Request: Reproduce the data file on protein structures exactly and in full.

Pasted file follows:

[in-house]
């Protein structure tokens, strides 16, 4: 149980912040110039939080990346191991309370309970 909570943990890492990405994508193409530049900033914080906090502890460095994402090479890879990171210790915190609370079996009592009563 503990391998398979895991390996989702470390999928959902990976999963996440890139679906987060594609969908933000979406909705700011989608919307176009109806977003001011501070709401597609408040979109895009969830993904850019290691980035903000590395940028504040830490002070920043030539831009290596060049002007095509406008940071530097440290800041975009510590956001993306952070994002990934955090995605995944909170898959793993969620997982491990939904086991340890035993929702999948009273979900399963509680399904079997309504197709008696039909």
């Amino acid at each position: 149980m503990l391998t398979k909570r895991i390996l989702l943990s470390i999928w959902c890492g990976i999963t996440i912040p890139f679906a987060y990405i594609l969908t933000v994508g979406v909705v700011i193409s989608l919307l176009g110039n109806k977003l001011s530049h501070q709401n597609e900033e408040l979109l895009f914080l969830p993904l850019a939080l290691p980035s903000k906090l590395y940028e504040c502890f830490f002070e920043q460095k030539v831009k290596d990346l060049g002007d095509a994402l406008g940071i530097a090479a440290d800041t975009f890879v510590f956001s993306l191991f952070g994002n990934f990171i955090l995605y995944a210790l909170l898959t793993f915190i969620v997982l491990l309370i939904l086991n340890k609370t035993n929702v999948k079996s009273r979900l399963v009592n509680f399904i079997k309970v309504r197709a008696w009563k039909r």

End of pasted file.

[in-house]
């Protein structure tokens, strides 16, 4: 149980912040110039939080990346191991309370309970 909570943990890492990405994508193409530049900033914080906090502890460095994402090479890879990171210790915190609370079996009592009563 503990391998398979895991390996989702470390999928959902990976999963996440890139679906987060594609969908933000979406909705700011989608919307176009109806977003001011501070709401597609408040979109895009969830993904850019290691980035903000590395940028504040830490002070920043030539831009290596060049002007095509406008940071530097440290800041975009510590956001993306952070994002990934955090995605995944909170898959793993969620997982491990939904086991340890035993929702999948009273979900399963509680399904079997309504197709008696039909």
């Amino acid at each position: 149980m503990l391998t398979k909570r895991i390996l989702l943990s470390i999928w959902c890492g990976i999963t996440i912040p890139f679906a987060y990405i594609l969908t933000v994508g979406v909705v700011i193409s989608l919307l176009g110039n109806k977003l001011s530049h501070q709401n597609e900033e408040l979109l895009f914080l969830p993904l850019a939080l290691p980035s903000k906090l590395y940028e504040c502890f830490f002070e920043q460095k030539v831009k290596d990346l060049g002007d095509a994402l406008g940071i530097a090479a440290d800041t975009f890879v510590f956001s993306l191991f952070g994002n990934f990171i955090l995605y995944a210790l909170l898959t793993f915190i969620v997982l491990l309370i939904l086991n340890k609370t035993n929702v999948k079996s009273r979900l399963v009592n509680f399904i079997k309970v309504r197709a008696w009563k039909r």